Marine identified only as A is convicted of murdering wounded man in Helmand province in 2011, while two others are cleared
A Royal Marine has been found guilty of murdering a badly wounded suspected insurgent in Afghanistan.
A court martial board in Bulford, Wiltshire, acquitted two other marines of the murder of the seriously injured man in Helmand province in September 2011.
The three marines, identified only as A, B and C, were accused of murdering a badly wounded suspected insurgent in Helmand province, Afghanistan, in September 2011.
Marine A, an experienced sergeant, who pulled the trigger, was found guilty by the board. Marines B and C, who were both on their first overseas deployment, were also charged with murder on the basis that they assisted and encouraged him, but were cleared.
The prosecution alleged the incident amounted to an “execution” of a man who was hors de combat – out of the fight – and should have been treated with respect and dignity. Its case centred on a shocking video – captured on a head camera worn by Marine B – that showed the insurgent being dragged roughly from a field after he had been injured in an air strike from a British helicopter.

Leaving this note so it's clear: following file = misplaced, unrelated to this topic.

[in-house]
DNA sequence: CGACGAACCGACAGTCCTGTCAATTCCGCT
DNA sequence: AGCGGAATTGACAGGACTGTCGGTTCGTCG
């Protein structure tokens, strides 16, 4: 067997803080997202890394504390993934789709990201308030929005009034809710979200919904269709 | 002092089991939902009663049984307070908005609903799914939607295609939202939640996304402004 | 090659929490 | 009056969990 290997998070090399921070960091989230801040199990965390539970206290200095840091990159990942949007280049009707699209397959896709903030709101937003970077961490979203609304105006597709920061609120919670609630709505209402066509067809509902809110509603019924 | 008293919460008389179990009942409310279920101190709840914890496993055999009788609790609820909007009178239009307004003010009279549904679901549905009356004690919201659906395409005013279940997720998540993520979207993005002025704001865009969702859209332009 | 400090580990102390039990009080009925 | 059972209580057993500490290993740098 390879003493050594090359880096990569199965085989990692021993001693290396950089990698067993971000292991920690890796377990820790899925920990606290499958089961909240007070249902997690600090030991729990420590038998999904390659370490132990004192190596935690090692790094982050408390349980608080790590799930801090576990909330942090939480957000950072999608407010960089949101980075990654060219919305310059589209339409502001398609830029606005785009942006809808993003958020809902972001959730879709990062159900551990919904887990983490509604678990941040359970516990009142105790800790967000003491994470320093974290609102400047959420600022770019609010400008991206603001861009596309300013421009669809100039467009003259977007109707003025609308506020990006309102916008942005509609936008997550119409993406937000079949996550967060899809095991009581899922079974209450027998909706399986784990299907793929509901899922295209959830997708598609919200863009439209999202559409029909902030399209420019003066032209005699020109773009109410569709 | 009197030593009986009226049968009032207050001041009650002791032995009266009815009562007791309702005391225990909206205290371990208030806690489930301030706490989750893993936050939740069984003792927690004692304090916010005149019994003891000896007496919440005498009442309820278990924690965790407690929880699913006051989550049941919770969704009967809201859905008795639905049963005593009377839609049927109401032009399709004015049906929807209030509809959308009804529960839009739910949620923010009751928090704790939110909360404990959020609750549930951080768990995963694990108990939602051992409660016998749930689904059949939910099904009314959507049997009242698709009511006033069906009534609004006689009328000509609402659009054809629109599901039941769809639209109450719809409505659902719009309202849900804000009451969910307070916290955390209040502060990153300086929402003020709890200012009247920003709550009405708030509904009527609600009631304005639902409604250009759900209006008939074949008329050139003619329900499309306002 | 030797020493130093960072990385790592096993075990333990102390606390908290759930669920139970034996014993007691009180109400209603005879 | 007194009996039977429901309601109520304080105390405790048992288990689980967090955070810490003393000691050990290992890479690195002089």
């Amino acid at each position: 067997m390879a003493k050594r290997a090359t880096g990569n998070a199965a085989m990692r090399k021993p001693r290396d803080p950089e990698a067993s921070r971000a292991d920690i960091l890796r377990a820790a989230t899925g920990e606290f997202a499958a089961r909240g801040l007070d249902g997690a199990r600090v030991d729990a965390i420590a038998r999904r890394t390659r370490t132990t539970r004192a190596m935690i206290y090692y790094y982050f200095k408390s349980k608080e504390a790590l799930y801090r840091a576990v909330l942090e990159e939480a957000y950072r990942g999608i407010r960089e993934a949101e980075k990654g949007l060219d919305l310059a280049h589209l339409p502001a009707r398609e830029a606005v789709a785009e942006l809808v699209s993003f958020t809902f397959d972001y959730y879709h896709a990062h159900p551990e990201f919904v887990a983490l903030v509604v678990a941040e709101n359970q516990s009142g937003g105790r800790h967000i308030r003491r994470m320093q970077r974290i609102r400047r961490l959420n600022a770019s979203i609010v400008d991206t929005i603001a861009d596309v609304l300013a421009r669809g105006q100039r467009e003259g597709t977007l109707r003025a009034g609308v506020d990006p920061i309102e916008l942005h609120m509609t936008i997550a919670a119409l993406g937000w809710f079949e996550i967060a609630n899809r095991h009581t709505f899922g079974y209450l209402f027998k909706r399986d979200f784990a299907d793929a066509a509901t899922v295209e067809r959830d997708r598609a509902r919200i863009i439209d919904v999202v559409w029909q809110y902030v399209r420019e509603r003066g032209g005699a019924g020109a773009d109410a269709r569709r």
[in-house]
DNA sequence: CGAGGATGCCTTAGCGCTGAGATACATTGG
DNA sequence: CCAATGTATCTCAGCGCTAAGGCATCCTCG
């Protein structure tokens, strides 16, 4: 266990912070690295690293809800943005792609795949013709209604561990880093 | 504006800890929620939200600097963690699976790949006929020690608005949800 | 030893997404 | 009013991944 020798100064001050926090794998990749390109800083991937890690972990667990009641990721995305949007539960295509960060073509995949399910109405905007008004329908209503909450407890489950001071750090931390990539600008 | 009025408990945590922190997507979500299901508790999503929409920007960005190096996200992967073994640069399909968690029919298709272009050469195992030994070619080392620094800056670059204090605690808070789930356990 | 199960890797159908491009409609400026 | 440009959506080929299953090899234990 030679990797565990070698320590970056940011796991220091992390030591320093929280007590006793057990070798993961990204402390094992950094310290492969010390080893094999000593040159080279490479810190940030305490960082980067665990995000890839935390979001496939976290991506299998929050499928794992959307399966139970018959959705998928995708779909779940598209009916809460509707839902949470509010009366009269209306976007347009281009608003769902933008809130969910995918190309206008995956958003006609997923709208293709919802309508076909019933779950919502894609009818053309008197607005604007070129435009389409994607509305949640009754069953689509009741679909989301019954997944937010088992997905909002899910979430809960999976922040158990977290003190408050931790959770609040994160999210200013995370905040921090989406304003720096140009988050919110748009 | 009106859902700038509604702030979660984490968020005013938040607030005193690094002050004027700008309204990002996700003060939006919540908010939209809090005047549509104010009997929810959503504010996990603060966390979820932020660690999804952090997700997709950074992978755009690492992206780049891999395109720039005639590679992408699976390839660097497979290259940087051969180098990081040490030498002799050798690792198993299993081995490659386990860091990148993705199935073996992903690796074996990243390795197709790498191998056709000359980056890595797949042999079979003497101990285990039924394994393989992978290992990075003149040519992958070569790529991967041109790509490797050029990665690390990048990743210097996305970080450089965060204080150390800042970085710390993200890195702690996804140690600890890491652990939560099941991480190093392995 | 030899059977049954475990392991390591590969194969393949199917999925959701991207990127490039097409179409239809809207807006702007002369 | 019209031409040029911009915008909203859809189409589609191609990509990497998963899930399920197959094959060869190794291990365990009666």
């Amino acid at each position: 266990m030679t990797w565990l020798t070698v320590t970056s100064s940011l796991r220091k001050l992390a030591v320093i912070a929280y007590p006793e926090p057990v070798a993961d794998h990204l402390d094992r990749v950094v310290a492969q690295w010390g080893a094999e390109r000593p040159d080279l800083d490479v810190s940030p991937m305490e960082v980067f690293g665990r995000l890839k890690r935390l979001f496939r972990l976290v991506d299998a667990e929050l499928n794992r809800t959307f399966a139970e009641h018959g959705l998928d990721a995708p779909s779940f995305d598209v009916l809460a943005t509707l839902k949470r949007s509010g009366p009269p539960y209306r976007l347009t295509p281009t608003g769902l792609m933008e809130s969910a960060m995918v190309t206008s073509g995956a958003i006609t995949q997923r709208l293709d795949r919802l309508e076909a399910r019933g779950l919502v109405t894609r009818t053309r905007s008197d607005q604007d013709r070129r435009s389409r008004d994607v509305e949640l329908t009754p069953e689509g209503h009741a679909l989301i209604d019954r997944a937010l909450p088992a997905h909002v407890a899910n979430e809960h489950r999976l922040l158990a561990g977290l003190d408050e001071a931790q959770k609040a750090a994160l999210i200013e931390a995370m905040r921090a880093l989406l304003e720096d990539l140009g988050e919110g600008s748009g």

Members of the eight-man patrol are heard abusing him and laughing at him.
Bleeding and moaning, the man is dropped at the edge of the field in Helmand. C says: “Maybe we should pump one in his heart.”
The prosecution at the military court in Bulford claimed the marines waited for the Apache helicopter to leave the scene so their actions would not be seen. Marine A then leans over and shoots the insurgent in the chest with a pistol before telling him: “There you are, shuffle off this mortal coil, you cunt. It’s nothing you wouldn’t do to us.”
A few moments later A is picked up telling colleagues: “Obviously this doesn’t go anywhere fellas. I’ve just broken the Geneva convention.” Marine B laughs and suggests that if the round was heard they claim it was a warning shot.
The video was found by chance a year later when one clip was found on another marine’s laptop during an unrelated investigation. Military SIB (special investigation branch) officers subsequently found a diary kept by Marine C in which he wrote he had been disappointed not to shoot the man.
The prosecution had been prepared to release the video – with the marines’ and victim’s faces pixelated – but the government successfully argued it would have been an ideal recruiting tool for extremists and could prompt “lone wolves” to attack British troops or civilians.
In addition the three marines were granted anonymity because the judge advocate general, Jeff Blackett, who oversaw the trial, agreed their lives would be at risk if their identities were known. …read more